For those looking to save money (who isn't?), joining a Time Bank can be a great way to accomplish that. Those of us who live in the city of Milwaukee are very lucky because we have a well developed time bank we can draw on. The concept of a Time Bank is very simple. You offer your services (such as dog walking, cutting hair, carpentry work, driving someone to an appointment, helping someone move...etc.) and you gain hours or time that you can then draw on to get services that you need. For instance, let's say you need help creating a brochure for a new business venture you are embarking on. There is someone in the Time Bank that advertising that they offer marketing/brochure designing services. You contact that person through email or phone to set up a time to meet. Let's say the brochure took a totol of three hours to create. You both record the exchange in the Time Bank. You have used up three hours and the brochure creator has banked three hours which he/she can then use later on for services he/she may need. The brochure might have cost an average of $45 per hour so you saved yourself $135 by using the Time Bank!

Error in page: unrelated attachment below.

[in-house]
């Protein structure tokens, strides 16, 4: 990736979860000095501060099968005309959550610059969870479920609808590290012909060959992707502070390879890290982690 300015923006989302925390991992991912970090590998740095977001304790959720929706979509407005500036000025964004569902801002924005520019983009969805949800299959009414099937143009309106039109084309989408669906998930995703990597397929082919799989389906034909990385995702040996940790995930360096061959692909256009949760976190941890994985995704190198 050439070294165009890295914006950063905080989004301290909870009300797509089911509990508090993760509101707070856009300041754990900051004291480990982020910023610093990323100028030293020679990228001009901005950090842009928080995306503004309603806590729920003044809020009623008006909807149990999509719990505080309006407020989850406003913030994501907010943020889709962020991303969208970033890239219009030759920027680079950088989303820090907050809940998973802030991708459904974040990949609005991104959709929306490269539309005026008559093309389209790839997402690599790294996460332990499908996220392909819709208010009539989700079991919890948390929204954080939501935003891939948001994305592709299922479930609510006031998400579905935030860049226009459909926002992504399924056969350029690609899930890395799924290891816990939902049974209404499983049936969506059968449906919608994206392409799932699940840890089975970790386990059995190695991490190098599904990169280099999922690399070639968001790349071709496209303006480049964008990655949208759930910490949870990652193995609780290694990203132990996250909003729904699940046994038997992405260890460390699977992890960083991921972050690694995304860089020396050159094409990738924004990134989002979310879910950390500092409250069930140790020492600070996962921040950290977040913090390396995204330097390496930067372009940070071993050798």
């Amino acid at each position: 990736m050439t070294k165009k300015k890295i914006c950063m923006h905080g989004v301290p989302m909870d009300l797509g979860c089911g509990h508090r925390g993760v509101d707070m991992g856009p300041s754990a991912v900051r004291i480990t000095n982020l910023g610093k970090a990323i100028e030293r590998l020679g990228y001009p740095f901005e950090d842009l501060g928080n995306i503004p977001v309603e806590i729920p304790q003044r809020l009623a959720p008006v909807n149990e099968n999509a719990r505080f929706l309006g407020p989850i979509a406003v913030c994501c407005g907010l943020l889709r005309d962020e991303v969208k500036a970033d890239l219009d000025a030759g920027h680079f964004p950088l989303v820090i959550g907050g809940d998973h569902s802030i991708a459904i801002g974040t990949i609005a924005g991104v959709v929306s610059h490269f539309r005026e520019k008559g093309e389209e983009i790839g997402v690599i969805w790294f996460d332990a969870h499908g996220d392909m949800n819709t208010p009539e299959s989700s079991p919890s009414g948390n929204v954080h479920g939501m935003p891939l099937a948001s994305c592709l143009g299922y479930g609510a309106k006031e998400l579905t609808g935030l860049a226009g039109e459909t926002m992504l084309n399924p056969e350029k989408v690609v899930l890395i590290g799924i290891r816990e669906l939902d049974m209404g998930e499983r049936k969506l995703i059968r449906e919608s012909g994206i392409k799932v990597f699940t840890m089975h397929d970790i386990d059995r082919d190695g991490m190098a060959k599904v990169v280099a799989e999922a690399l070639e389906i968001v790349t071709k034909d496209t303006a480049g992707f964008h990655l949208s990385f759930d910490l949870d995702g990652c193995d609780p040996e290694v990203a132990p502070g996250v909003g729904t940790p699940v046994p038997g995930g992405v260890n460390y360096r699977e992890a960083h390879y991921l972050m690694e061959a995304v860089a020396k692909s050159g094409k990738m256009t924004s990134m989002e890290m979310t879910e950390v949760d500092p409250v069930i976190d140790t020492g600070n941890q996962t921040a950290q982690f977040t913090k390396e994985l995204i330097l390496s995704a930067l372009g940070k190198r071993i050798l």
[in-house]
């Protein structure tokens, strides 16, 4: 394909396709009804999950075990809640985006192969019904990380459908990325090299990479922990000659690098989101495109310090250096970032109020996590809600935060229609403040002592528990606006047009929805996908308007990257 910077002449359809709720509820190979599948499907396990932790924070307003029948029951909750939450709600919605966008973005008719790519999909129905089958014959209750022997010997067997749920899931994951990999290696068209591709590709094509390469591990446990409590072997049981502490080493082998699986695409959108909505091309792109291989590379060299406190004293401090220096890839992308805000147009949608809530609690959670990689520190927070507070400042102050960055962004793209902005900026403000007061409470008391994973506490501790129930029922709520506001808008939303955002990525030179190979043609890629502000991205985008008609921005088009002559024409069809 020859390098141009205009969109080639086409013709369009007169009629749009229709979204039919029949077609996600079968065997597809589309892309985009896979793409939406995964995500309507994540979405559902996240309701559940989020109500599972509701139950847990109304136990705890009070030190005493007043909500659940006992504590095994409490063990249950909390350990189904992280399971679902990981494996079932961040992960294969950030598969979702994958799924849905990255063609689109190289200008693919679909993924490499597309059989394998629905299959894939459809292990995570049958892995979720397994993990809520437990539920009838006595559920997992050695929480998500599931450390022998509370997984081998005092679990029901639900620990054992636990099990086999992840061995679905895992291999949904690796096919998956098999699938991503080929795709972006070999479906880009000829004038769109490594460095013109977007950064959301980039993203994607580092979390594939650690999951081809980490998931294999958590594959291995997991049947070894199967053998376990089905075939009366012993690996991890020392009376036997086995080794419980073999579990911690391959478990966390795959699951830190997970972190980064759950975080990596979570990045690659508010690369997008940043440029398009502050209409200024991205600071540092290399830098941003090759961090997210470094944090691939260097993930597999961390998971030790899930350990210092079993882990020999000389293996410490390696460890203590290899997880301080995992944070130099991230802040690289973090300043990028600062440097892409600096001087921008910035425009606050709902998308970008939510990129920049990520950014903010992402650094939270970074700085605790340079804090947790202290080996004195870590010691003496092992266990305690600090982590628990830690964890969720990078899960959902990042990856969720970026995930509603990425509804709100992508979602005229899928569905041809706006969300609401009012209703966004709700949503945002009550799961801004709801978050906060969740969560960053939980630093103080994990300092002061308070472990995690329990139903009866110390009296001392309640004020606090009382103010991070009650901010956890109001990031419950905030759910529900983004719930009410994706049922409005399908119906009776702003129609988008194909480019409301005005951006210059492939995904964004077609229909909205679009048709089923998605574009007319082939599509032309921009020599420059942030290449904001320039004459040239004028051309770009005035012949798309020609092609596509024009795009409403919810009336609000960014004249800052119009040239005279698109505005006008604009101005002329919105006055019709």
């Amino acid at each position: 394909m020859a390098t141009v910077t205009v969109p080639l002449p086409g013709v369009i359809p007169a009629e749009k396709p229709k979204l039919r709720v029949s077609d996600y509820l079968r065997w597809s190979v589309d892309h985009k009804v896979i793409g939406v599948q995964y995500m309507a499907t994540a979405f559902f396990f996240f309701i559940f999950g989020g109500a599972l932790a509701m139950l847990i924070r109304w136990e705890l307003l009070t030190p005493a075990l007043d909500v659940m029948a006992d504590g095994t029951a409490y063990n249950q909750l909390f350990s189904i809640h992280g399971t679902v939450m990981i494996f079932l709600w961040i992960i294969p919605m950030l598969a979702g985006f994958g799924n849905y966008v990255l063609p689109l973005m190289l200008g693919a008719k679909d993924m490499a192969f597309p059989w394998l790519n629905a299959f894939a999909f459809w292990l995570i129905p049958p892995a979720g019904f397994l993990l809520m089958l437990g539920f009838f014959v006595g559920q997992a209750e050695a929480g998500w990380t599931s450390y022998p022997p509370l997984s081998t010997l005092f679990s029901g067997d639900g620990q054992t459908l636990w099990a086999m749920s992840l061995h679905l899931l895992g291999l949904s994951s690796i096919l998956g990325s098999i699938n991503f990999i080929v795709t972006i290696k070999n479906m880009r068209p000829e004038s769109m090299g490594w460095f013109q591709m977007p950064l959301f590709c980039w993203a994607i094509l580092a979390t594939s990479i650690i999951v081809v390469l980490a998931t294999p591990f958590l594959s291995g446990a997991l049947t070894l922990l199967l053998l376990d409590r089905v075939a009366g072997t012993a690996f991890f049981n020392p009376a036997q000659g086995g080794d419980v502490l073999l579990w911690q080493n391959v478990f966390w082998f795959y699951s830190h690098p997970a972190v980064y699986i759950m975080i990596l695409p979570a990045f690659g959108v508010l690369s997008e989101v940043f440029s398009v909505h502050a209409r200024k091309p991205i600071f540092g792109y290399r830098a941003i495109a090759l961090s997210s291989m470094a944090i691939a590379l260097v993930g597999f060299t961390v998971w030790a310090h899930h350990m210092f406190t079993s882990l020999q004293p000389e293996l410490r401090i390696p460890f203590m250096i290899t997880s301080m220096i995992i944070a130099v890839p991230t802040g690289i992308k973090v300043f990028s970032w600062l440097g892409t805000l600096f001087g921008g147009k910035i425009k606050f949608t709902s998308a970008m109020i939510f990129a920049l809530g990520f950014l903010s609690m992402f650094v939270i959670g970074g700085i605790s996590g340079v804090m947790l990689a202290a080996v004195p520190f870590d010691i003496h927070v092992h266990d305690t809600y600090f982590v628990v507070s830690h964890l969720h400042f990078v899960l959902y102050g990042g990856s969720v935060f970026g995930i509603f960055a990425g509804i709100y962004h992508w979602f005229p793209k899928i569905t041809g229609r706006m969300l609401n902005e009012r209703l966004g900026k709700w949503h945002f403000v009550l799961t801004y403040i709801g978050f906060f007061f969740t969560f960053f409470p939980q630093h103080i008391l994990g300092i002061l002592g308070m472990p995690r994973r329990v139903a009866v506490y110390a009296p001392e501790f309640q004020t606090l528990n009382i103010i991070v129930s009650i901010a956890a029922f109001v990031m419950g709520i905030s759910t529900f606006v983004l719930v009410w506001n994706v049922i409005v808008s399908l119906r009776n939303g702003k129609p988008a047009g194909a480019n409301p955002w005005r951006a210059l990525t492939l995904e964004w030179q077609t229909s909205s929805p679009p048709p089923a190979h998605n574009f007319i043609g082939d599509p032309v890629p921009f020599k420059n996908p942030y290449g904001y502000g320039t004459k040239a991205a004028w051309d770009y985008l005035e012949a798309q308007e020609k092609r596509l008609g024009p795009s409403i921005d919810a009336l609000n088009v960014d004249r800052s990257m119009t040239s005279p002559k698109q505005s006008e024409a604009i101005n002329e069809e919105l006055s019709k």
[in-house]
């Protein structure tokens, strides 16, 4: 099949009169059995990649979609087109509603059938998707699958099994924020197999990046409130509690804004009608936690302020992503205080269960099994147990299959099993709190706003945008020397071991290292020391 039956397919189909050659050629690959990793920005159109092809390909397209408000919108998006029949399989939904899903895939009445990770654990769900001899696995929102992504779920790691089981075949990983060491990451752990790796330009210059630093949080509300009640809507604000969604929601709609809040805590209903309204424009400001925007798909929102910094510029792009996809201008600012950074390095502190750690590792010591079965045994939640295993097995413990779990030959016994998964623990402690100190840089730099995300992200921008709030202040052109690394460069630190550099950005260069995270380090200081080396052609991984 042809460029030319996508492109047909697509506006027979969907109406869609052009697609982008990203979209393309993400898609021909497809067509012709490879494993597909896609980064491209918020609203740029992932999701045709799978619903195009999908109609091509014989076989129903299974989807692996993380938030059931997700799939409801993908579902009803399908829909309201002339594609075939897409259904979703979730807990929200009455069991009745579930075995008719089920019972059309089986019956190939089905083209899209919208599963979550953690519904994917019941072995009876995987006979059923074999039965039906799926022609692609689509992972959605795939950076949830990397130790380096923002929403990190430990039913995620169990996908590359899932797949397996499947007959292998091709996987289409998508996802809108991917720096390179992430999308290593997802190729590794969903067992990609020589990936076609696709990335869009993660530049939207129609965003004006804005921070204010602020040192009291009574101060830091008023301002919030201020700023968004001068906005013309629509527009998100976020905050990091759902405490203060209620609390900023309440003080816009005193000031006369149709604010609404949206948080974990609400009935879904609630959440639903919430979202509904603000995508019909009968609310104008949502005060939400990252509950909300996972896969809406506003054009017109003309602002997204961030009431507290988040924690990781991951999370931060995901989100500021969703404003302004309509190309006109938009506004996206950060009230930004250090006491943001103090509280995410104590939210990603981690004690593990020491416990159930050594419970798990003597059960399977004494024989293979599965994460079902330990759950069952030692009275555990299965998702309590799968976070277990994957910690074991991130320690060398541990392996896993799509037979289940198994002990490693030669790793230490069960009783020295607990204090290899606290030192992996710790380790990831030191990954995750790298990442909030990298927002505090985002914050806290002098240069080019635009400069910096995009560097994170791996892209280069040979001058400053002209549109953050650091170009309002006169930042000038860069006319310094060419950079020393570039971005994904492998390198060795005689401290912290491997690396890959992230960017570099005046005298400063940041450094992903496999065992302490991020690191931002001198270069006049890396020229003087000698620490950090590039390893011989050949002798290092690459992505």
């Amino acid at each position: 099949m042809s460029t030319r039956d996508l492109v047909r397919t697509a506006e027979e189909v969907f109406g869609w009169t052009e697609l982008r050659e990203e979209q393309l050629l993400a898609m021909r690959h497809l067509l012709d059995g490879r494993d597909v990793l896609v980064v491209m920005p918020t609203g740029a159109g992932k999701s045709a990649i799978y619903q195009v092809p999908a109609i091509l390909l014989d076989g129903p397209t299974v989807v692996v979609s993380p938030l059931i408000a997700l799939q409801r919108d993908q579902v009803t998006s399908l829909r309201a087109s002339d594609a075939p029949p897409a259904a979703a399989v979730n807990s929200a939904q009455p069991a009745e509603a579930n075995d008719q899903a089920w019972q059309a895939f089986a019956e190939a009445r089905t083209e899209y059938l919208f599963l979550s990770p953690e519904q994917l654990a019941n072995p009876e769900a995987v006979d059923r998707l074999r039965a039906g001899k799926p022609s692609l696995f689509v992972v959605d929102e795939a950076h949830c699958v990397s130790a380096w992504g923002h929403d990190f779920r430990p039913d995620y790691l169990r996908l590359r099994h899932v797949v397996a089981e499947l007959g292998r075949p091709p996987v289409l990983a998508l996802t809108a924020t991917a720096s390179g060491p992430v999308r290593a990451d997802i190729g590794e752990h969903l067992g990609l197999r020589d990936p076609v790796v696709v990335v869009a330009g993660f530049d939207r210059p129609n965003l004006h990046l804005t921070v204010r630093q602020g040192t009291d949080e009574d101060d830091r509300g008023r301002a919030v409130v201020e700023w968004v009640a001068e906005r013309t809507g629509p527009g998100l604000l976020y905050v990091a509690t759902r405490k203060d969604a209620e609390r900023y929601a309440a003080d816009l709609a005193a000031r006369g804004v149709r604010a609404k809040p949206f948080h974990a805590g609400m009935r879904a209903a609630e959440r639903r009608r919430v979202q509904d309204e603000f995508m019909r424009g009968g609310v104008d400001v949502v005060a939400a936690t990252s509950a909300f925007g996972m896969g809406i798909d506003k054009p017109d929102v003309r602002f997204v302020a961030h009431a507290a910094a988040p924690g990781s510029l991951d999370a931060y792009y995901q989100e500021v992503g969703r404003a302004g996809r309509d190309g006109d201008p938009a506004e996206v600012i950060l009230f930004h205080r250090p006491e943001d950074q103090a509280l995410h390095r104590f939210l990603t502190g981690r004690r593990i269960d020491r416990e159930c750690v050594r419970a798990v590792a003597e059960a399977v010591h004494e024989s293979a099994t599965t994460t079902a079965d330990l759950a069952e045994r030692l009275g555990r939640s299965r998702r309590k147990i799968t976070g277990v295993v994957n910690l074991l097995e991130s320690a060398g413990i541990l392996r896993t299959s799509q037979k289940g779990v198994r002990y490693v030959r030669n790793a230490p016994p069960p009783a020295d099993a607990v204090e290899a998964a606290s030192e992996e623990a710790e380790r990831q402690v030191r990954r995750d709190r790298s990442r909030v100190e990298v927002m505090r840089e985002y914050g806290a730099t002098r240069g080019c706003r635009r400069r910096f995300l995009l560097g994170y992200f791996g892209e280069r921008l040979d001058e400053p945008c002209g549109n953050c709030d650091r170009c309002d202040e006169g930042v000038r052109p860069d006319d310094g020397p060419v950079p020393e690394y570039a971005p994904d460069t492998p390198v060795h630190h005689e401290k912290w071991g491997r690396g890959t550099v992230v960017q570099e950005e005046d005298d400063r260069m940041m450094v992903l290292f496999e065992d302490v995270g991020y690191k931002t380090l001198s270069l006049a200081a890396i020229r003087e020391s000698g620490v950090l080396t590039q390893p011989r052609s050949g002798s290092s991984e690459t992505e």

The services offered and used are extremely diverse and only limited to an individua'ls creativity. I recently used the Time Bank to help me with a dent in the side of my car. There happened to be a woman in the Time Bank who had just purchased the suctioning tool to pull dents out of cars. When you start to think of all the skills and knowledge that are available in the Time Bank, you begin to see the world through a filter of cost savings and relationship building opportunities. Another great part of the Time Bank is the monthly potluck meetings/orientations that take place in different parts of the city. Last month there was one held in Bay View. This meeting was attended by over twenty individuals including a local aldermann who was so impressed by the concept, that he joined himself and offered up fitness coaching as one of his services. Potlucks are a great way to meet the people you will later be exchanging services with not to mention great food!